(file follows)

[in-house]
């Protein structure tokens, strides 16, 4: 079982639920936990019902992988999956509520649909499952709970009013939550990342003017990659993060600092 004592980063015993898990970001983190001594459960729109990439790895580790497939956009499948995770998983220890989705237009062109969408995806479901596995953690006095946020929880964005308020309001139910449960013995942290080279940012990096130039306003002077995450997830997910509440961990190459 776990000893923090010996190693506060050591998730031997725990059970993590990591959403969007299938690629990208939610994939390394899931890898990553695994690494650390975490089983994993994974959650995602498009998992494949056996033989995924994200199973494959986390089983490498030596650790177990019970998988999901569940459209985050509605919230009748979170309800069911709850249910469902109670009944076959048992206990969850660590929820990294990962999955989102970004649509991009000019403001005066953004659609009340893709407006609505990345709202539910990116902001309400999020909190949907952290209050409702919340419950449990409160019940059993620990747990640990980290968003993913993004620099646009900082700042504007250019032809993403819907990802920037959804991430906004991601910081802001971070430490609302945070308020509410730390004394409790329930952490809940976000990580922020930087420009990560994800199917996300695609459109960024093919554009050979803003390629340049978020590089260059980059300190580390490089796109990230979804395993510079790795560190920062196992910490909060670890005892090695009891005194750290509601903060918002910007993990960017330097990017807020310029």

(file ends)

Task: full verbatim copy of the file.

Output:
[in-house]
């Protein structure tokens, strides 16, 4: 079982639920936990019902992988999956509520649909499952709970009013939550990342003017990659993060600092 004592980063015993898990970001983190001594459960729109990439790895580790497939956009499948995770998983220890989705237009062109969408995806479901596995953690006095946020929880964005308020309001139910449960013995942290080279940012990096130039306003002077995450997830997910509440961990190459 776990000893923090010996190693506060050591998730031997725990059970993590990591959403969007299938690629990208939610994939390394899931890898990553695994690494650390975490089983994993994974959650995602498009998992494949056996033989995924994200199973494959986390089983490498030596650790177990019970998988999901569940459209985050509605919230009748979170309800069911709850249910469902109670009944076959048992206990969850660590929820990294990962999955989102970004649509991009000019403001005066953004659609009340893709407006609505990345709202539910990116902001309400999020909190949907952290209050409702919340419950449990409160019940059993620990747990640990980290968003993913993004620099646009900082700042504007250019032809993403819907990802920037959804991430906004991601910081802001971070430490609302945070308020509410730390004394409790329930952490809940976000990580922020930087420009990560994800199917996300695609459109960024093919554009050979803003390629340049978020590089260059980059300190580390490089796109990230979804395993510079790795560190920062196992910490909060670890005892090695009891005194750290509601903060918002910007993990960017330097990017807020310029």